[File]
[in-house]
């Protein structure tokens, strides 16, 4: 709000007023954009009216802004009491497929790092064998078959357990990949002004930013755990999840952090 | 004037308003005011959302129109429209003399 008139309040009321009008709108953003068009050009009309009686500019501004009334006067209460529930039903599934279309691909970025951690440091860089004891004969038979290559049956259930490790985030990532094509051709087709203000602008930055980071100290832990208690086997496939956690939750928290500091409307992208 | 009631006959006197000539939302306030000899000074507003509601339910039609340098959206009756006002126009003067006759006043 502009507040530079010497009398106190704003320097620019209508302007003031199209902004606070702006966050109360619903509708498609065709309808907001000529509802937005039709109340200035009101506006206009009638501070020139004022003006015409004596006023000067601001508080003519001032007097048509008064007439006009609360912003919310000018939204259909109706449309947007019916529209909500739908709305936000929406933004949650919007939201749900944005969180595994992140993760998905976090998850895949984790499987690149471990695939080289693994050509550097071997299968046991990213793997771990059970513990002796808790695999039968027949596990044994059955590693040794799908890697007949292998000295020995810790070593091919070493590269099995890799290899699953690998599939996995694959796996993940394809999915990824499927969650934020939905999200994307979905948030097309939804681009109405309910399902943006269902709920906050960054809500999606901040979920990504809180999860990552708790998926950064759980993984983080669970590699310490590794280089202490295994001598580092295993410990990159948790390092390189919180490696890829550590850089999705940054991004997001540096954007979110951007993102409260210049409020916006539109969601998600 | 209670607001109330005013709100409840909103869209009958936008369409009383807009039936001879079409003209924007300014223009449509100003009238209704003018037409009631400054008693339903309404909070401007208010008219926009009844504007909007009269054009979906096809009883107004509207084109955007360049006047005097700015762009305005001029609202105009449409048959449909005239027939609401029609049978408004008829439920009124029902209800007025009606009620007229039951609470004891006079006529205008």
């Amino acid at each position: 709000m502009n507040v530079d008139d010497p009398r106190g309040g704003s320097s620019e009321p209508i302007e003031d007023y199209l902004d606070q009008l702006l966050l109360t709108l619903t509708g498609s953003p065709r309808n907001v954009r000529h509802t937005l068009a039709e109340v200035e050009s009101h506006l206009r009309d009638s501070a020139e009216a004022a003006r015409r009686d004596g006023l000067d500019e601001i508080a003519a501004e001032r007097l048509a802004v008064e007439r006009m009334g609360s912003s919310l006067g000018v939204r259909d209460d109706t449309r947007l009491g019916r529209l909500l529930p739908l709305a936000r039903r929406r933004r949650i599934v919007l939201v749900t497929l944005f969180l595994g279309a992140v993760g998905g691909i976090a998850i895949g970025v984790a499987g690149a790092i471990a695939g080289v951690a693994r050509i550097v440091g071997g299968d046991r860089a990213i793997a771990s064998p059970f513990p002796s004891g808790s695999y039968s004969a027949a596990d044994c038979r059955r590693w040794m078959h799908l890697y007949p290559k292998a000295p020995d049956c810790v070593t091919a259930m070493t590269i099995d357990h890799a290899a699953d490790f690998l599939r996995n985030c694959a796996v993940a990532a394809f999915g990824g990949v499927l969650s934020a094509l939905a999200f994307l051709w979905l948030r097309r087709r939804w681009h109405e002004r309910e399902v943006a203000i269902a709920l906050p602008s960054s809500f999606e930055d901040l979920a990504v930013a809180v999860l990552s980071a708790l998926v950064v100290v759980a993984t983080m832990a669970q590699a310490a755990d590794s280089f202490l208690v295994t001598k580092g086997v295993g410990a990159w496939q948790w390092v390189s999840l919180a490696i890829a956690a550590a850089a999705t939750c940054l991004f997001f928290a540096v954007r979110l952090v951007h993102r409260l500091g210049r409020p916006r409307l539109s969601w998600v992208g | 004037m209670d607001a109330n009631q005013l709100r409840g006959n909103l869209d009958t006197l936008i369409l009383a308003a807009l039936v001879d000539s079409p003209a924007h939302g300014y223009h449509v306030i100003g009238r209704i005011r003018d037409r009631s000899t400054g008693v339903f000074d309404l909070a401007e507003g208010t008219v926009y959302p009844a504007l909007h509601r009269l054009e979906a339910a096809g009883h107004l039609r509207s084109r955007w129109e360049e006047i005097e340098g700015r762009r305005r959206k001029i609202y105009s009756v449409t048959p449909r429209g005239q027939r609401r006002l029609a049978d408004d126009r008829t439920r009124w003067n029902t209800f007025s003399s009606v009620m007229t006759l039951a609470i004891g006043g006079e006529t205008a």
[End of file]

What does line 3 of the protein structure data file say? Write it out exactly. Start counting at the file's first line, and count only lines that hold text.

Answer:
């Amino acid at each position: 709000m502009n507040v530079d008139d010497p009398r106190g309040g704003s320097s620019e009321p209508i302007e003031d007023y199209l902004d606070q009008l702006l966050l109360t709108l619903t509708g498609s953003p065709r309808n907001v954009r000529h509802t937005l068009a039709e109340v200035e050009s009101h506006l206009r009309d009638s501070a020139e009216a004022a003006r015409r009686d004596g006023l000067d500019e601001i508080a003519a501004e001032r007097l048509a802004v008064e007439r006009m009334g609360s912003s919310l006067g000018v939204r259909d209460d109706t449309r947007l009491g019916r529209l909500l529930p739908l709305a936000r039903r929406r933004r949650i599934v919007l939201v749900t497929l944005f969180l595994g279309a992140v993760g998905g691909i976090a998850i895949g970025v984790a499987g690149a790092i471990a695939g080289v951690a693994r050509i550097v440091g071997g299968d046991r860089a990213i793997a771990s064998p059970f513990p002796s004891g808790s695999y039968s004969a027949a596990d044994c038979r059955r590693w040794m078959h799908l890697y007949p290559k292998a000295p020995d049956c810790v070593t091919a259930m070493t590269i099995d357990h890799a290899a699953d490790f690998l599939r996995n985030c694959a796996v993940a990532a394809f999915g990824g990949v499927l969650s934020a094509l939905a999200f994307l051709w979905l948030r097309r087709r939804w681009h109405e002004r309910e399902v943006a203000i269902a709920l906050p602008s960054s809500f999606e930055d901040l979920a990504v930013a809180v999860l990552s980071a708790l998926v950064v100290v759980a993984t983080m832990a669970q590699a310490a755990d590794s280089f202490l208690v295994t001598k580092g086997v295993g410990a990159w496939q948790w390092v390189s999840l919180a490696i890829a956690a550590a850089a999705t939750c940054l991004f997001f928290a540096v954007r979110l952090v951007h993102r409260l500091g210049r409020p916006r409307l539109s969601w998600v992208g | 004037m209670d607001a109330n009631q005013l709100r409840g006959n909103l869209d009958t006197l936008i369409l009383a308003a807009l039936v001879d000539s079409p003209a924007h939302g300014y223009h449509v306030i100003g009238r209704i005011r003018d037409r009631s000899t400054g008693v339903f000074d309404l909070a401007e507003g208010t008219v926009y959302p009844a504007l909007h509601r009269l054009e979906a339910a096809g009883h107004l039609r509207s084109r955007w129109e360049e006047i005097e340098g700015r762009r305005r959206k001029i609202y105009s009756v449409t048959p449909r429209g005239q027939r609401r006002l029609a049978d408004d126009r008829t439920r009124w003067n029902t209800f007025s003399s009606v009620m007229t006759l039951a609470i004891g006043g006079e006529t205008a």